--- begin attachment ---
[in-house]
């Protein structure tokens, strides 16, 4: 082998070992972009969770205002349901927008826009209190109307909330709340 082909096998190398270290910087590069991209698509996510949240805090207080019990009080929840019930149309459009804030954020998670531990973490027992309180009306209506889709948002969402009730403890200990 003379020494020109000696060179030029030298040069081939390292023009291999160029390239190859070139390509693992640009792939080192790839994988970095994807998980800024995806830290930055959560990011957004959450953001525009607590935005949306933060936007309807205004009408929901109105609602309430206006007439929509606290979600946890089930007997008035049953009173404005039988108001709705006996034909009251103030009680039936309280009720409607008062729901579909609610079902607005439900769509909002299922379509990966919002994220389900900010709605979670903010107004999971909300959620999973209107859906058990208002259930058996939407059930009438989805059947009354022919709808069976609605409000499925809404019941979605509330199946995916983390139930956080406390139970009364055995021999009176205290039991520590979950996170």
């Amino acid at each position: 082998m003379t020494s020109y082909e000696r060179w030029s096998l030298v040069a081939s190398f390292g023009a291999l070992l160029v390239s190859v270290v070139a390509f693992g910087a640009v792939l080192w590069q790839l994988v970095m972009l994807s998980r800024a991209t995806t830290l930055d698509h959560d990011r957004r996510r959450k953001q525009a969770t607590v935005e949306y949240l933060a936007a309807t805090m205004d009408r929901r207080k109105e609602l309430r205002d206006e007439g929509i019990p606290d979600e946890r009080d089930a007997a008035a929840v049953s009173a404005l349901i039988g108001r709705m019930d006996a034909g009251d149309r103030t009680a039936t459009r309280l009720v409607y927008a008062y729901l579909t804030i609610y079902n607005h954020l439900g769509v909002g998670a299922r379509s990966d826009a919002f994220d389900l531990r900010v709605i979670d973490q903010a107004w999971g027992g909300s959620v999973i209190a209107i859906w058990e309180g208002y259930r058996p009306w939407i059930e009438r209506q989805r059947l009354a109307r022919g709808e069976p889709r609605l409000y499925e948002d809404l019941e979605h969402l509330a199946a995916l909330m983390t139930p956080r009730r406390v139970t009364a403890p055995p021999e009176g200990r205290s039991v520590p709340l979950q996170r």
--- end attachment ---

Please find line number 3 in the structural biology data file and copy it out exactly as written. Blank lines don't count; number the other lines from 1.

């Amino acid at each position: 082998m003379t020494s020109y082909e000696r060179w030029s096998l030298v040069a081939s190398f390292g023009a291999l070992l160029v390239s190859v270290v070139a390509f693992g910087a640009v792939l080192w590069q790839l994988v970095m972009l994807s998980r800024a991209t995806t830290l930055d698509h959560d990011r957004r996510r959450k953001q525009a969770t607590v935005e949306y949240l933060a936007a309807t805090m205004d009408r929901r207080k109105e609602l309430r205002d206006e007439g929509i019990p606290d979600e946890r009080d089930a007997a008035a929840v049953s009173a404005l349901i039988g108001r709705m019930d006996a034909g009251d149309r103030t009680a039936t459009r309280l009720v409607y927008a008062y729901l579909t804030i609610y079902n607005h954020l439900g769509v909002g998670a299922r379509s990966d826009a919002f994220d389900l531990r900010v709605i979670d973490q903010a107004w999971g027992g909300s959620v999973i209190a209107i859906w058990e309180g208002y259930r058996p009306w939407i059930e009438r209506q989805r059947l009354a109307r022919g709808e069976p889709r609605l409000y499925e948002d809404l019941e979605h969402l509330a199946a995916l909330m983390t139930p956080r009730r406390v139970t009364a403890p055995p021999e009176g200990r205290s039991v520590p709340l979950q996170r």